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What is the best telescope to get for $1000 or less?

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posted on Mar, 25 2010 @ 08:19 AM
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I really like Celestron's computerized telescopes. Is anyone familiar with them? Which one would give me the most bang for my buck at that price range? Else, can you recommend a good one from another company such as Meade?




posted on Mar, 25 2010 @ 08:24 AM
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You could read through this thread here for a start:

Looking to buy a telescope, please help



posted on Mar, 25 2010 @ 09:22 AM
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I'm also looking for a really good pair of astronomy binoculars. Can you guys recommend one? Thanks again



posted on Mar, 25 2010 @ 09:29 AM
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Originally posted by thisguyrighthere
You could read through this thread here for a start:

Looking to buy a telescope, please help

I just read that thread and the only help I got from it was, don't buy a used telescope from ebay. But that thread is about a $250 scope which is a totally different price range than $1000.

Well, if you can swing $1199, this Celestron NexStar 8" SE telescope looks pretty sweet:

www.abovetopsecret.com...

He made a video of some pretty incredible views of the moon he got with that telescope, check it out. I'd probably go for that one, just save up a little bit longer for it.

And you can even IM the ATS member who posted that if you have specific questions for a current owner, maybe ask him what other options he considered for example, he might have some good advice.



posted on Mar, 25 2010 @ 09:32 AM
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Depends on your level of knowledge and what all you are trying to look at, and what you have used before. I have a celestron reflecting telescope that I got, and am satisfied with it, as it lets me see distant planets and objects in the night sky, but my level is intermediate. If you are just starting, either a refracting telescope or a set of binocolars would be good. Just one thing about telescopes you need to do and that is zero it out with the spotting scope, so when you do start looking up in the sky it is easy to view things. With reflecting telescopes, it can get expensive if you have the automatic trackers, and the size of the telescope. The bigger the lenses or mirror, the more expensive it can be.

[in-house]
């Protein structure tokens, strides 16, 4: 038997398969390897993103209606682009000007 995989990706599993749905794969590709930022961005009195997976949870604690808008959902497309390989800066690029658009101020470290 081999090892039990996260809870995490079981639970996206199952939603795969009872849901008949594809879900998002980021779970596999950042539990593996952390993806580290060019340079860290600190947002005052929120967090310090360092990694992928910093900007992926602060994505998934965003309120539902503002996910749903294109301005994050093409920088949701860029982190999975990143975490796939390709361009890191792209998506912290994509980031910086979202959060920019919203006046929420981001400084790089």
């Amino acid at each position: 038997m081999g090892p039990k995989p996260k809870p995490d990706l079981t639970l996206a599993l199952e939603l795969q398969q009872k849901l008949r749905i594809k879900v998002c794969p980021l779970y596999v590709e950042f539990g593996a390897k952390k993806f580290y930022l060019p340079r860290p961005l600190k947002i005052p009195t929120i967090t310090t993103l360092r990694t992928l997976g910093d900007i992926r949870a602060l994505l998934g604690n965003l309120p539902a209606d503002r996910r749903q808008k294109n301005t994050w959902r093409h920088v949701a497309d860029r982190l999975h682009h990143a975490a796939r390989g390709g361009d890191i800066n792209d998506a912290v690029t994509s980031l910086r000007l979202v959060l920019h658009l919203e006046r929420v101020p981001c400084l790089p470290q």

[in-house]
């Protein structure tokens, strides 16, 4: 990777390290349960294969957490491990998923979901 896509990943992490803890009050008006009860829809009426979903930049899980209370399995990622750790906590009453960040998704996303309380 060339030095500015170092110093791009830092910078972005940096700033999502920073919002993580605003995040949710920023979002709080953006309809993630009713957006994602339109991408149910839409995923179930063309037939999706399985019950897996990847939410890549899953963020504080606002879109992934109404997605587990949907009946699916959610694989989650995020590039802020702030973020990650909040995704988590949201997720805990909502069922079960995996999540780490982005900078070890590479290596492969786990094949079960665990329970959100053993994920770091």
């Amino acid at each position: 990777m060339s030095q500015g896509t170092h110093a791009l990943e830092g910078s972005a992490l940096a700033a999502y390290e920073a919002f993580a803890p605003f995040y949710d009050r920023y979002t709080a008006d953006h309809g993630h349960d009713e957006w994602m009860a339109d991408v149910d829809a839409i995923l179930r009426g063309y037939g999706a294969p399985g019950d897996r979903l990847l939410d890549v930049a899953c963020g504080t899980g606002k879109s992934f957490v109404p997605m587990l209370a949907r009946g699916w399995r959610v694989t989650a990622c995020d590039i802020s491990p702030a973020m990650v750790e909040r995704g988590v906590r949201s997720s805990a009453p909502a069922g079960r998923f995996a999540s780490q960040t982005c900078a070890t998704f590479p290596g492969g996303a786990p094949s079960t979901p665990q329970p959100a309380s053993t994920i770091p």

posted on Mar, 25 2010 @ 09:34 AM
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reply to post by genma
 


space.about.com...

all of the telescopes in the link above are in your price range, all amateur telescopes with professional qualities, and most can be hooked up to the pc, for easier browsing, i have the iOptron SmartStar and it is one badass telescope, lots of things ive seen through those lenses.



posted on Mar, 25 2010 @ 09:37 AM
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reply to post by Arbitrageur
 


i had a NexStar, it is a pretty decent telescope, i would still go with the iOptron SmartStar as that is what i currently use, and the difference in quality is noticable, the price is not that far off, actually its pretty much exactly the same.



posted on Mar, 25 2010 @ 10:11 AM
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Two types of telescopes to consider; reflectors and refractors. Reflectors gather light using a concave mirror, refractors gather light through a lens.
If you opt for a reflector buy one with a mirror no less than four inches in diameter. If you choose a refractor, buy one with a lens of no less than three inches diameter. A very important factor because the bigger the lens or mirror, the higher the light gathering power. This is not related to the magnification, which is determined by the eye pieces at the other end of the tube. Get one with 3 or more interchangable eye pieces ranging from low to high magnification. Generally lower powers for star gazing, higher power for planets and moon. The light gathering power, determined by the main lens or mirror is important because the bigger it is the more you will see in the way of distant stars and galaxies etc. You could also consider astronomical binoculars with main lens of three inch plus- awesome for the milky way!! Remember though that light gathering power and magnification are two different things, but both important.



posted on Mar, 25 2010 @ 11:06 AM
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Originally posted by MotherGoose
the difference in quality is noticable


I'm curious where you see the difference in quality? Image sharpness? the mount? The computer?

The moon video I linked to made using the celestron looked pretty sharp to me. In fact, it seemed the limiting factor to image quality was not the telescope, but atmospheric distortion, which could be reduced by going to a mountaintop, in fact that's why most professional telescopes are located on mountaintops.



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